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Redsheard

Red Sheard, or variations of that name, was an estate the Town tithing during the early 18th century.   The extract from the 1794 map shows three buildings marked with yellow dots which are no longer standing. The blue spot identifies the location of the modern house called Redsheards. Bathway is to the left of this extract and The Folly is to the right. The large road is now called The High Street. Shard means ‘fragment’ and the rocks in the immediate area are red which is relatively unusual so the  building marked 686 in the centre is the most likely place for the 18th century Red Sheard. It is possible that this was the Loxton’s estate of the 17th and early 18th century but that estate was probably owned by the Kingsmill family whilst Redseheard belonged to the Waldegraves.
The Poor laws records show that Elizabeth York was paying poor rates for Red Sheard in the 1730s and 1740s. This is significant because she was also paying poor rates for an unspecified ‘inn’ along with the Loxton estate at the same time. Sometimes she was paying with Mr King and on other occasions he was paying for either or both properties.
Earl Waldegrave was paying poor rates for the property, which was described as being late Halestones, in the 1750s.
Hampshire archive record 41M89/316 dated 1767 was a lease in for 99 years: a cottage in Bathway, and 2 pieces of ground called Redshords and refers to a tenement called ‘The Inn’ amongst other properties. The first party of this transaction was John Earl Waldegrave , Martha Pointing of Street, widow was the tenant. The tenement called ‘the Inn’ may refer to what is now Chewton House but may have been known as the Unicorn and would have been just off the map to the right of the number 659. There are references to other pubs such, as the Falcon so it was possible that there were at least two pubs in Chewton Mendip at the time. It is known that the Unicorn was still in business in the 1780s because it is mentioned by Edmund Rack in his survey who confirmed their were two pubs. The other pub was called the ‘New Inn’ which may have been built to replace the inn near to Red Sheard which may have become uneconomic when the new tool road was built which by-passed this site.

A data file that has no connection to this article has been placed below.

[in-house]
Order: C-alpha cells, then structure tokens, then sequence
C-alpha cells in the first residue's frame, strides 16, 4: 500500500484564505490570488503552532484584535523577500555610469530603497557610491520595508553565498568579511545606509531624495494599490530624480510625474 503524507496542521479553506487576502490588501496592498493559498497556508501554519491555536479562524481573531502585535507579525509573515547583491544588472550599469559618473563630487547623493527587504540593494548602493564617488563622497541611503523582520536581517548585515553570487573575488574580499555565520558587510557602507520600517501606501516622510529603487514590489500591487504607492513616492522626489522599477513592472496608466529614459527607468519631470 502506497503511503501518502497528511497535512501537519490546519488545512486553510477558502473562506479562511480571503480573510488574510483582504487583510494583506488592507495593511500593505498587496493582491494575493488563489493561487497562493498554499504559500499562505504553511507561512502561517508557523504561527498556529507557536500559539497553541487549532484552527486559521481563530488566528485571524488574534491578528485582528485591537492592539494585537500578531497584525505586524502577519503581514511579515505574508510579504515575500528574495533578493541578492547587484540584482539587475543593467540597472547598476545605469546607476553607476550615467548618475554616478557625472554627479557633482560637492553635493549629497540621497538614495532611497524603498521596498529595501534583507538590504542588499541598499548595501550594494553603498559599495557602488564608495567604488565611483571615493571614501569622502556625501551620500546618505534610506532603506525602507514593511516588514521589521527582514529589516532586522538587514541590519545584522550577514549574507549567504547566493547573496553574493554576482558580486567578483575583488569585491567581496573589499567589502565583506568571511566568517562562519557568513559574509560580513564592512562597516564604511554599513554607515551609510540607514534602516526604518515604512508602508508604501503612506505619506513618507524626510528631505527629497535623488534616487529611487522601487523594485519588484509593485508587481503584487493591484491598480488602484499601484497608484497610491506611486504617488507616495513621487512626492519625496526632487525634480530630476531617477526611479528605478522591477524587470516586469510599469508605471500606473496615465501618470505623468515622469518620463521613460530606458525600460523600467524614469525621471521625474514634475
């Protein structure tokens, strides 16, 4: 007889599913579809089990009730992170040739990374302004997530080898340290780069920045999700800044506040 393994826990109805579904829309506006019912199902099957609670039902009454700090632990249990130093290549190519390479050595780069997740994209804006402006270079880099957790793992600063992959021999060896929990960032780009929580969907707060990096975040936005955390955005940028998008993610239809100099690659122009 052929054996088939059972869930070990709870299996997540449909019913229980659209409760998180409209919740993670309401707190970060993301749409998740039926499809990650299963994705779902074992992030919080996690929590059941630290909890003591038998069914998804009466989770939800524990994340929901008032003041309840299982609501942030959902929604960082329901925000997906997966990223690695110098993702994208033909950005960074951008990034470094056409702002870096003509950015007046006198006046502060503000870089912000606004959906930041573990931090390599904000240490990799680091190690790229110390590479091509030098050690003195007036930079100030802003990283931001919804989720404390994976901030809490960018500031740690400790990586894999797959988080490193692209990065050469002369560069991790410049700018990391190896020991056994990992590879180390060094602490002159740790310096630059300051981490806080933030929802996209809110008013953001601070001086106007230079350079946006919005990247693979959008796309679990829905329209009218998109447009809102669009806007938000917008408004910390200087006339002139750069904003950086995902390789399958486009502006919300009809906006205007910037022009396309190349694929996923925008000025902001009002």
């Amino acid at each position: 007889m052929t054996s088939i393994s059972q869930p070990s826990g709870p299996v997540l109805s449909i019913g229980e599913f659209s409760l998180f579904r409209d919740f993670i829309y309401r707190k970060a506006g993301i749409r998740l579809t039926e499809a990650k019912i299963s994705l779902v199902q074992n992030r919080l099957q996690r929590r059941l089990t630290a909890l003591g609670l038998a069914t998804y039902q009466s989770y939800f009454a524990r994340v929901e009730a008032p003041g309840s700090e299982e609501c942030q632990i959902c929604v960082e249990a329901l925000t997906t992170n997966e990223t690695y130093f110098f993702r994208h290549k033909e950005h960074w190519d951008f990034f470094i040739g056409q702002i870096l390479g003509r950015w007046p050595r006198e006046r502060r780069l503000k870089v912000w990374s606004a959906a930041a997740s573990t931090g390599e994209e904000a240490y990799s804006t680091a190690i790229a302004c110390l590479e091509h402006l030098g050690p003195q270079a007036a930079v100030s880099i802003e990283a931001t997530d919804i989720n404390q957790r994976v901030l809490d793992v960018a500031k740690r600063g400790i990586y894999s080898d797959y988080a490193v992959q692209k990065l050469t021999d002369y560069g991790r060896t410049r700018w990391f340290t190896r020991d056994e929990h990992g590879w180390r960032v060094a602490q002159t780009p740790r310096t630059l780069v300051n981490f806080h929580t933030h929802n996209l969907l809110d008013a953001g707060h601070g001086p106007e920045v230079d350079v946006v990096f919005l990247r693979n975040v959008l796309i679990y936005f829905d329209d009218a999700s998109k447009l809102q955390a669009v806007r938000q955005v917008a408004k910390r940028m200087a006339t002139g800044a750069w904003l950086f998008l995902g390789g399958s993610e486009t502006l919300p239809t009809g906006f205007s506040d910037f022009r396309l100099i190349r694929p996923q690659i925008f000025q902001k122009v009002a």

Hampshire archive record 41M89/317 dated 1775 is for the same property and both records describe the same fields that formed part of the estate. Redshords was 5 acres,  pieces of a field called Snails was 7 acres, Chewdown Close was 4 acres, Short Furlong was 4 acres, and 2 acres at Park Batches. The Inn was . The first party was John Earl Waldegrave and  Thomas Higgins of Pill (Pull), gent, is the second party. Record dated 1767 41M89/317 listed Martha Pointing of Street, widow who was the probable tenant. 41M89/315 dated 1784  lists John Grant of Ditchet, surgeon as the first party, Thomas Higgins of Pull, gent, and Martha his wife as the second party whilst Richard Jenkins of Chewton Priory was the third party. Martha was a relatively common name but it is possible that Thomas Higgins had married the Widow Pointing.
 Redsheard is also a possibility for the Addams or Fillis properties.
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